To authors: A regular paper presentation would be 25 mins in total (including 5 mins Q&A).
The Internet of Things (IoT) paradigm refers to the network of physical objects or "things" embedded with electronics, software, sensors, and connectivity to enable objects to exchange data with servers, centralized systems, and/or other connected devices based on a variety of communication infrastructures. IoT makes it possible to sense and control objects creating opportunities for more direct integration between the physical world and computer-based systems. IoT will usher automation in a large number of application domains, ranging from manufacturing and energy management (e.g. SmartGrid), to healthcare management and urban life (e.g. SmartCity). However, because of its fine-grained, continuous and pervasive data acquisition and control capabilities, IoT raises concerns about security and privacy. Deploying existing security solutions to IoT is not straightforward because of device heterogeneity, highly dynamic and possibly unprotected environments, and large scale. In this talk, after outlining key challenges in IoT security and privacy, we present initial approaches to securing IoT data, including firewall techniques to prevent IoT devices to be compromised and used by botnets.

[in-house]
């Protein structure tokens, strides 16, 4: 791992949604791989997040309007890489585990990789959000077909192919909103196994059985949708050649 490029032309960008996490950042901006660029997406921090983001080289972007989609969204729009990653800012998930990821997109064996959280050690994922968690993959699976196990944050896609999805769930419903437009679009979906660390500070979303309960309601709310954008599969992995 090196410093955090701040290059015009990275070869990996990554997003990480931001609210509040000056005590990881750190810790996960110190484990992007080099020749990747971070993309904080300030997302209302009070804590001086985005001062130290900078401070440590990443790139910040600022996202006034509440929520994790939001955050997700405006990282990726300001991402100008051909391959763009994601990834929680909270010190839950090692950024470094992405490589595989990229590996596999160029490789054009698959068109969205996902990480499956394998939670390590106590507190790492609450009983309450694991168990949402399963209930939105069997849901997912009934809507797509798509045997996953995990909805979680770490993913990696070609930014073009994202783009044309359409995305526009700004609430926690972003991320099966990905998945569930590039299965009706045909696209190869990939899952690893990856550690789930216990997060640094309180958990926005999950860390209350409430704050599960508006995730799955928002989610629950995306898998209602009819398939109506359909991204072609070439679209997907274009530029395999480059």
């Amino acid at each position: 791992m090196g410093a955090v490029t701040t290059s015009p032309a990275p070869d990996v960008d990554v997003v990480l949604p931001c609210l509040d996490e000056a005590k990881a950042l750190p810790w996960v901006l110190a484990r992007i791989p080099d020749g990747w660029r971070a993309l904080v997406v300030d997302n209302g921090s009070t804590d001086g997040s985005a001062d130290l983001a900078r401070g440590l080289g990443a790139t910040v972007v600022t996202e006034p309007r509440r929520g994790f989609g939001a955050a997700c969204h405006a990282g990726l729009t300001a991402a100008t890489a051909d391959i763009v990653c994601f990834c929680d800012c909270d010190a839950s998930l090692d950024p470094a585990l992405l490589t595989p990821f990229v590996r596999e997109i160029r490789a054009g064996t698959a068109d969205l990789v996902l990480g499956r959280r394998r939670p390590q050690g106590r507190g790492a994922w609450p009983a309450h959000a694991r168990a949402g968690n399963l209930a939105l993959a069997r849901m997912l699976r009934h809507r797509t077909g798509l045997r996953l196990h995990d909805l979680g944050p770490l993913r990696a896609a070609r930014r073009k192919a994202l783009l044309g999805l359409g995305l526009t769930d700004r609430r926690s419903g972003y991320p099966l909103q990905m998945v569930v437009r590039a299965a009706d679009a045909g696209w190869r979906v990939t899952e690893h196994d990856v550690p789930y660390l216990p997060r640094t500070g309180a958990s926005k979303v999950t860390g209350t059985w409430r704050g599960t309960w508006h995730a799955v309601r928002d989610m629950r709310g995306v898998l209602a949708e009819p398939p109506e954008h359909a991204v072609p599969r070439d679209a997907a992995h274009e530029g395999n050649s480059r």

Elisa Bertino is professor of Computer Science at Purdue University. Prior to joining Purdue, she was a professor and department head at the Department of Computer Science and Communication of the University of Milan. She has been a visiting researcher at the IBM Research Laboratory (now Almaden) in San Jose, at the Microelectronics and Computer Technology Corporation, at Rutgers University, at Telcordia Technologies. Her main research interests include security, privacy, database systems, distributed systems, and sensor networks. Her recent research focuses on digital identity management, biometrics, IoT security, security of 4G and 5G cellular network protocols, and policy infrastructures for managing distributed systems. Prof. Bertino has published more than 700 papers in all major refereed journals, and in proceedings of international conferences and symposia. She has given keynotes, tutorials and invited presentations at conferences and other events. She is a Fellow member of ACM, IEEE, and AAAS. She received the 2002 IEEE Computer Society Technical Achievement Award for "For outstanding contributions to database systems and database security and advanced data management systems" and the 2005 IEEE Computer Society Tsutomu Kanai Award for “Pioneering and innovative research contributions to secure distributed systems”.
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